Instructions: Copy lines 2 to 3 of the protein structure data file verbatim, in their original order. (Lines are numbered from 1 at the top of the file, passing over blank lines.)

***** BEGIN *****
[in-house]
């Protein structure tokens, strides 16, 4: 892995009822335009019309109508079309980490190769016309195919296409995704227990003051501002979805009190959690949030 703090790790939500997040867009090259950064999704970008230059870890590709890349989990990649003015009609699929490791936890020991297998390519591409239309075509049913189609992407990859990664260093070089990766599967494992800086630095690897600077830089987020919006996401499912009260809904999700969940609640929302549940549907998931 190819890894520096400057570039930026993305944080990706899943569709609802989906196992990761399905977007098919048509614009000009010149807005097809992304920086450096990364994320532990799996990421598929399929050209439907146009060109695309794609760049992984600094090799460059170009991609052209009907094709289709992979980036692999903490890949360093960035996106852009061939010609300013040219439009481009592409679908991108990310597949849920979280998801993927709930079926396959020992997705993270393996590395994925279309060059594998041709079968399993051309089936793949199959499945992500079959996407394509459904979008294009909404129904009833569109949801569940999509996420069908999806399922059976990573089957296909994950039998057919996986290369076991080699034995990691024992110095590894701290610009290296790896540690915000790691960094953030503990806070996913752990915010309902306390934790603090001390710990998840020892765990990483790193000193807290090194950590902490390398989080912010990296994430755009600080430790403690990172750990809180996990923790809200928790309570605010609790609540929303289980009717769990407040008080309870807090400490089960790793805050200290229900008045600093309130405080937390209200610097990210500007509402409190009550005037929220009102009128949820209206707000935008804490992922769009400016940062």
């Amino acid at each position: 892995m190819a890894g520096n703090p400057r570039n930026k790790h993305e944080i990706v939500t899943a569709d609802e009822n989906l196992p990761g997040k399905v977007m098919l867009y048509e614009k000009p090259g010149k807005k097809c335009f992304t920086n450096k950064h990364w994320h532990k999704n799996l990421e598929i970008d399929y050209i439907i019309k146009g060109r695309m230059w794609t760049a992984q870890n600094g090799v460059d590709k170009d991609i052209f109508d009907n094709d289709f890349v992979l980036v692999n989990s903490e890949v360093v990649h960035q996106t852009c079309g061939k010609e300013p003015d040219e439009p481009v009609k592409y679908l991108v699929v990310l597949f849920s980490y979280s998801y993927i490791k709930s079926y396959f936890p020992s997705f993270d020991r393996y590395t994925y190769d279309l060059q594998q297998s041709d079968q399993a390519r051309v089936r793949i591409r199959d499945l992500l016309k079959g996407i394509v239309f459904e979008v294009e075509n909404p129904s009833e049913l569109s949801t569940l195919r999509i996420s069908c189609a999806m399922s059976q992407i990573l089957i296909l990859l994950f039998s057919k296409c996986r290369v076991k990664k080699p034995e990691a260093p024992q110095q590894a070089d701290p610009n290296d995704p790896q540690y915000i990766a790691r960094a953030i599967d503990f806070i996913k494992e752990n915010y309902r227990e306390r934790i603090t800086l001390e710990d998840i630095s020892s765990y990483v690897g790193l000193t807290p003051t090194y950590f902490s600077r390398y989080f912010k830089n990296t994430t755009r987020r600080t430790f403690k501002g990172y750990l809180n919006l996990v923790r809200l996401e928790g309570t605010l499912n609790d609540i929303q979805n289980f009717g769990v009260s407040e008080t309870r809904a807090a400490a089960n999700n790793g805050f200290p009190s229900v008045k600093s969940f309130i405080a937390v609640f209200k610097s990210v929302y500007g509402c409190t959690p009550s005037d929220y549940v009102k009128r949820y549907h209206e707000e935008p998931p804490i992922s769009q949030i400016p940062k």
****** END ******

């Protein structure tokens, strides 16, 4: 892995009822335009019309109508079309980490190769016309195919296409995704227990003051501002979805009190959690949030 703090790790939500997040867009090259950064999704970008230059870890590709890349989990990649003015009609699929490791936890020991297998390519591409239309075509049913189609992407990859990664260093070089990766599967494992800086630095690897600077830089987020919006996401499912009260809904999700969940609640929302549940549907998931 190819890894520096400057570039930026993305944080990706899943569709609802989906196992990761399905977007098919048509614009000009010149807005097809992304920086450096990364994320532990799996990421598929399929050209439907146009060109695309794609760049992984600094090799460059170009991609052209009907094709289709992979980036692999903490890949360093960035996106852009061939010609300013040219439009481009592409679908991108990310597949849920979280998801993927709930079926396959020992997705993270393996590395994925279309060059594998041709079968399993051309089936793949199959499945992500079959996407394509459904979008294009909404129904009833569109949801569940999509996420069908999806399922059976990573089957296909994950039998057919996986290369076991080699034995990691024992110095590894701290610009290296790896540690915000790691960094953030503990806070996913752990915010309902306390934790603090001390710990998840020892765990990483790193000193807290090194950590902490390398989080912010990296994430755009600080430790403690990172750990809180996990923790809200928790309570605010609790609540929303289980009717769990407040008080309870807090400490089960790793805050200290229900008045600093309130405080937390209200610097990210500007509402409190009550005037929220009102009128949820209206707000935008804490992922769009400016940062």
């Amino acid at each position: 892995m190819a890894g520096n703090p400057r570039n930026k790790h993305e944080i990706v939500t899943a569709d609802e009822n989906l196992p990761g997040k399905v977007m098919l867009y048509e614009k000009p090259g010149k807005k097809c335009f992304t920086n450096k950064h990364w994320h532990k999704n799996l990421e598929i970008d399929y050209i439907i019309k146009g060109r695309m230059w794609t760049a992984q870890n600094g090799v460059d590709k170009d991609i052209f109508d009907n094709d289709f890349v992979l980036v692999n989990s903490e890949v360093v990649h960035q996106t852009c079309g061939k010609e300013p003015d040219e439009p481009v009609k592409y679908l991108v699929v990310l597949f849920s980490y979280s998801y993927i490791k709930s079926y396959f936890p020992s997705f993270d020991r393996y590395t994925y190769d279309l060059q594998q297998s041709d079968q399993a390519r051309v089936r793949i591409r199959d499945l992500l016309k079959g996407i394509v239309f459904e979008v294009e075509n909404p129904s009833e049913l569109s949801t569940l195919r999509i996420s069908c189609a999806m399922s059976q992407i990573l089957i296909l990859l994950f039998s057919k296409c996986r290369v076991k990664k080699p034995e990691a260093p024992q110095q590894a070089d701290p610009n290296d995704p790896q540690y915000i990766a790691r960094a953030i599967d503990f806070i996913k494992e752990n915010y309902r227990e306390r934790i603090t800086l001390e710990d998840i630095s020892s765990y990483v690897g790193l000193t807290p003051t090194y950590f902490s600077r390398y989080f912010k830089n990296t994430t755009r987020r600080t430790f403690k501002g990172y750990l809180n919006l996990v923790r809200l996401e928790g309570t605010l499912n609790d609540i929303q979805n289980f009717g769990v009260s407040e008080t309870r809904a807090a400490a089960n999700n790793g805050f200290p009190s229900v008045k600093s969940f309130i405080a937390v609640f209200k610097s990210v929302y500007g509402c409190t959690p009550s005037d929220y549940v009102k009128r949820y549907h209206e707000e935008p998931p804490i992922s769009q949030i400016p940062k």